BRUSSELS, Nov. 9 — The 43-nation Council of Europe is trying to ban racist and hate speech from the Internet by adding a protocol, or side agreement, to its cybercrime convention, which was stamped for ratification on Thursday. The convention is scheduled to be formally ratified at a meeting in Budapest Nov. 23.
The main text of the convention defines as cybercrimes activities like online child pornography, online fraud and electronic vandalism or hacking, and it sets rules for signatory nations on how the Internet should be policed.
The protocol would add racist Web page content and hate speech over computer networks to the list of cybercrimes, the Council of Europe, a club of European democracies that aims to protect human rights, said.
The United States, which is a signatory to the convention, resisted European moves to include the issue of racist Web sites in the main agreement, because doing so would conflict with the free-speech protections in the First Amendment.
To keep the disagreement from holding up ratification of the cybercrime convention, the council decided to cover the issue in a side agreement, which the United States and others could choose not to sign, said Angus Macdonald, a spokesman for the council.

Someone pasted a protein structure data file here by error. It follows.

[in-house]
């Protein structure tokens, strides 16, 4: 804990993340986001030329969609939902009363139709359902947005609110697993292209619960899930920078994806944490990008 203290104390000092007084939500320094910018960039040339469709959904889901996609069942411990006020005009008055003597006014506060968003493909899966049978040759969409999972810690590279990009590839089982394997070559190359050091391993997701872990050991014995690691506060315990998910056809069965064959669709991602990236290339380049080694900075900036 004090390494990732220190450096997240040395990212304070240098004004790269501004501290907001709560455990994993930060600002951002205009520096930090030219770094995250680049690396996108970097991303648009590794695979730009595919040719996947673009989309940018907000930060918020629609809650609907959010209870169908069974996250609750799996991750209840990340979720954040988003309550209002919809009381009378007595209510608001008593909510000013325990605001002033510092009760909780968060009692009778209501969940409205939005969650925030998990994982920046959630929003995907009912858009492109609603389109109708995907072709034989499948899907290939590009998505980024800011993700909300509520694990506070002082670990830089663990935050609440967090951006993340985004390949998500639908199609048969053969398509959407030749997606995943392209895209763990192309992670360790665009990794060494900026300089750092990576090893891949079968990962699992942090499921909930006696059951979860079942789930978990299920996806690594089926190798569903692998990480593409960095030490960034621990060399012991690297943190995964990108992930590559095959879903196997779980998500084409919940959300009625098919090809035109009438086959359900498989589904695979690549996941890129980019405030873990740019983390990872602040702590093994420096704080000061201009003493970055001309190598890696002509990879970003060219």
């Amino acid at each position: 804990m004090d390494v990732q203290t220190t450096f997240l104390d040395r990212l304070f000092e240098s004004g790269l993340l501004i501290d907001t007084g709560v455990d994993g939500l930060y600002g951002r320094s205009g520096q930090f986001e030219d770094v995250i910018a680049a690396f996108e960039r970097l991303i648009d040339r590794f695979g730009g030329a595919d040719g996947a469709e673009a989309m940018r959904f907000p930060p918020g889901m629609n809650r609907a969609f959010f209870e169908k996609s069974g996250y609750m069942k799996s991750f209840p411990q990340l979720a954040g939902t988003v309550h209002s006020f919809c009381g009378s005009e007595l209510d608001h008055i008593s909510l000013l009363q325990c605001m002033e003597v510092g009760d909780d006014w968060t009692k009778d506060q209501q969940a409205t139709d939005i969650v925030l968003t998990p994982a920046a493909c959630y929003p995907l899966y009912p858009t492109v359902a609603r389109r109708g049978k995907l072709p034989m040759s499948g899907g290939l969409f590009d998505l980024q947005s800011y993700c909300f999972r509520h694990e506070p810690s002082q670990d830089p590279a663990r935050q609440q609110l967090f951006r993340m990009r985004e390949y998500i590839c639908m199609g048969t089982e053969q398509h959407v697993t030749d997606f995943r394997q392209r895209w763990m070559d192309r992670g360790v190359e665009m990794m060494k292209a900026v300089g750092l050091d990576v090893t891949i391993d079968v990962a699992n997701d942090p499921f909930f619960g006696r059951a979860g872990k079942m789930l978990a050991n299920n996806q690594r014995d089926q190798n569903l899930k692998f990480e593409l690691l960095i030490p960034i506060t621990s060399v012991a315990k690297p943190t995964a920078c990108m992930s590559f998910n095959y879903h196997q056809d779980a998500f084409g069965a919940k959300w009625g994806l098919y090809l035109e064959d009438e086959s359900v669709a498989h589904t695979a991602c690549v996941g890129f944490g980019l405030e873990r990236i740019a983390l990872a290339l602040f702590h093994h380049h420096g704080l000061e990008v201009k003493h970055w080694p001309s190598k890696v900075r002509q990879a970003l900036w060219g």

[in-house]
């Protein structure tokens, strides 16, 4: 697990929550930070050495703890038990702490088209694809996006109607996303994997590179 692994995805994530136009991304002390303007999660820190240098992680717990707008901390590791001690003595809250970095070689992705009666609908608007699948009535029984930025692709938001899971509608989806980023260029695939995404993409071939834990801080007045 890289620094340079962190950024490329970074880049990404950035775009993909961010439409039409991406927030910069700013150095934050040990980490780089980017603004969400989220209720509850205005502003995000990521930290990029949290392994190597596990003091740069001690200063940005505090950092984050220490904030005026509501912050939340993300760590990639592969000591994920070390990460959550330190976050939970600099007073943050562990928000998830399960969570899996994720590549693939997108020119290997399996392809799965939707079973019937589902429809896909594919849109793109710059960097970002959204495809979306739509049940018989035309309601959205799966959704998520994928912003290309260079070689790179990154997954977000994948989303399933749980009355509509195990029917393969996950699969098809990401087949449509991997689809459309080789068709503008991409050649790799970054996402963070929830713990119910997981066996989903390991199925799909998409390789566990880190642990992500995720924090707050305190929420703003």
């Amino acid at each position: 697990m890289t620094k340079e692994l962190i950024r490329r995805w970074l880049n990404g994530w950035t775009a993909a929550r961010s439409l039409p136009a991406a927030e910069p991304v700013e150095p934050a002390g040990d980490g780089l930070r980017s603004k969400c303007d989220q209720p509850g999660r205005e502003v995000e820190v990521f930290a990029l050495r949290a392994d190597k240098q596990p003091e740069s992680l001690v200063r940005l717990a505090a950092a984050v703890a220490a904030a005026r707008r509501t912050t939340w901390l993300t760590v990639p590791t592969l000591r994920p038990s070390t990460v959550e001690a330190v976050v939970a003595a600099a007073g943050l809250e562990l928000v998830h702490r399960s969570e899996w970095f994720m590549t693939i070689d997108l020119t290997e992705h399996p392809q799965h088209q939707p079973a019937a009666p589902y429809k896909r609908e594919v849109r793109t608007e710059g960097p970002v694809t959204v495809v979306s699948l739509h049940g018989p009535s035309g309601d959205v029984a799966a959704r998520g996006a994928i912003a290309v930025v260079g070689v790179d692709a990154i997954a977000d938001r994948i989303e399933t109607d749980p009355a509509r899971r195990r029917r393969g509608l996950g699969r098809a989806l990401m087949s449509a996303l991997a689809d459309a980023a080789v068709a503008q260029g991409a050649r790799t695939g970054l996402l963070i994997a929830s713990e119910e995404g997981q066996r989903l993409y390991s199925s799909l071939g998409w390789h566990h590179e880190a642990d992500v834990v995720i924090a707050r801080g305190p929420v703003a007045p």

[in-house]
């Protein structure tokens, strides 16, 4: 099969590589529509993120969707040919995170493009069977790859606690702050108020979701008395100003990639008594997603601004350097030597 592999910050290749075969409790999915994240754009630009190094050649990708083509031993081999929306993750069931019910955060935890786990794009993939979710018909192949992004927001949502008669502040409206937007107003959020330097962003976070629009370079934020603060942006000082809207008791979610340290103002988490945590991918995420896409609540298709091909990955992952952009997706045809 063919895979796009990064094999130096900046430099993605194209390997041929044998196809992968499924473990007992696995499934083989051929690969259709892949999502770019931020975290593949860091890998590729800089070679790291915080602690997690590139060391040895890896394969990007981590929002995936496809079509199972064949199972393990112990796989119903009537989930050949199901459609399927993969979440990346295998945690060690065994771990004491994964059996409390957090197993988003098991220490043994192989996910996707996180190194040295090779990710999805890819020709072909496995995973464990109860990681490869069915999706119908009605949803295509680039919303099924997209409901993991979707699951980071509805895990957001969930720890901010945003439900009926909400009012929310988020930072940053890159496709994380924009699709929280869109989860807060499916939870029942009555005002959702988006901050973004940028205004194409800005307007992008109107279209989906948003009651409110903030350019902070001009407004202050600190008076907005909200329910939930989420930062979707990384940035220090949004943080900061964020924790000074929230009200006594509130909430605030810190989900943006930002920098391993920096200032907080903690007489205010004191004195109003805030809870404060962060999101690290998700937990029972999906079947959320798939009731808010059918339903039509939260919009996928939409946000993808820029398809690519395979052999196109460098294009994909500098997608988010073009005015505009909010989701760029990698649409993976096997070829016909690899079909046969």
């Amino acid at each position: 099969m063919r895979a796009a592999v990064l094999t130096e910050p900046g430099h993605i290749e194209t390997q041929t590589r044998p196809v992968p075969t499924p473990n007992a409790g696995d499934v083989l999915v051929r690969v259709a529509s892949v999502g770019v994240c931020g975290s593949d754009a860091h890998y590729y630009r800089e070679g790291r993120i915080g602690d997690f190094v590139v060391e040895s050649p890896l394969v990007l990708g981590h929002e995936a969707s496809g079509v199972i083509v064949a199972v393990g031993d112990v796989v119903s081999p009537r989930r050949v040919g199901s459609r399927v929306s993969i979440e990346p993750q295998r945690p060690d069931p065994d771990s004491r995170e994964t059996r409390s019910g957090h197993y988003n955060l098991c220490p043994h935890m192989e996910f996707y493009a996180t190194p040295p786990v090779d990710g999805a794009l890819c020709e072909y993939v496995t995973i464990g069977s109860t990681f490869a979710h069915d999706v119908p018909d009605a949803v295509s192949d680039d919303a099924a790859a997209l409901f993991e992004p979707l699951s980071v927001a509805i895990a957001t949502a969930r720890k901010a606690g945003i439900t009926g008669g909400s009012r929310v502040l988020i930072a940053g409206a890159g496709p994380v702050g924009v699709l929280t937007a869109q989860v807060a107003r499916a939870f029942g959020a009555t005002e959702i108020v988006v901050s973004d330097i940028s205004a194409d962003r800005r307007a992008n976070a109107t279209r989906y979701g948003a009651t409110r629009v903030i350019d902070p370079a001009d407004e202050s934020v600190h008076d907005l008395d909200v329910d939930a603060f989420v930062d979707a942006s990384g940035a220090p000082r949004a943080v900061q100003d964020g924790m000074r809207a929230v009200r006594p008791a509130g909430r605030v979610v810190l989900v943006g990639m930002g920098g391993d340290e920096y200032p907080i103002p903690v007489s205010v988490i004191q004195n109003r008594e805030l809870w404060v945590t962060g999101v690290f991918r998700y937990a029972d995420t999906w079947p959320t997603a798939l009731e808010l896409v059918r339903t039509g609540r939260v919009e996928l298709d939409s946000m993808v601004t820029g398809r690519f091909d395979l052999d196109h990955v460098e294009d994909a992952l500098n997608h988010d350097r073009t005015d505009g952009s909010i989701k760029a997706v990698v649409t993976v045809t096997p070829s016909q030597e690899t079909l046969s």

While the side agreement obliges only the nations that sign it to ban racist Web content and online hate speech, Mr. Macdonald said, the council hopes that all signatories of the main convention, including the United States, will respect the protocol, and will agree to remove such material if it originates within their borders and is aimed at an audience in another country.
Ivar Tallo, an Estonian member of the council, gave the example of a French racist organization establishing a Web site aimed at influencing a French audience, and situating it in the United States solely to take refuge behind the First Amendment.
His example is reminiscent of a real case decided in a federal court in San Jose, Calif., on Thursday. Yahoo (news/quote), the Web portal, asked the court to refuse to enforce a ruling by a French court in November 2000 ordering Yahoo to remove all Nazi memorabilia from its auction Web site.
France is thought to be one of the countries that pressed hardest for action by the council on racist content and hate speech. But one executive of an Internet company said the protocol would have little effect.
“It is very unlikely the United States would cooperate in the way the Council of Europe would want it to by removing Web content classified as racist by another country’s courts,” the executive said. “The Justice Department fought hard to have the racist bits pulled from the cybercrime convention itself. I can’t imagine they will let freedom of speech be curtailed via the backdoor in this way.”
New York Times
November 10, 2001
By PAUL MELLER
Copyright 2001 The New York Times Company
Webmaster note: As of the end of 2005, one no longer has to try to imagine the U.S. allowing freedom of speech to be curtailed via the backdoor, given the recent arrests and deportations of U.S. residents Ernst Zundel and Germar Rudolf.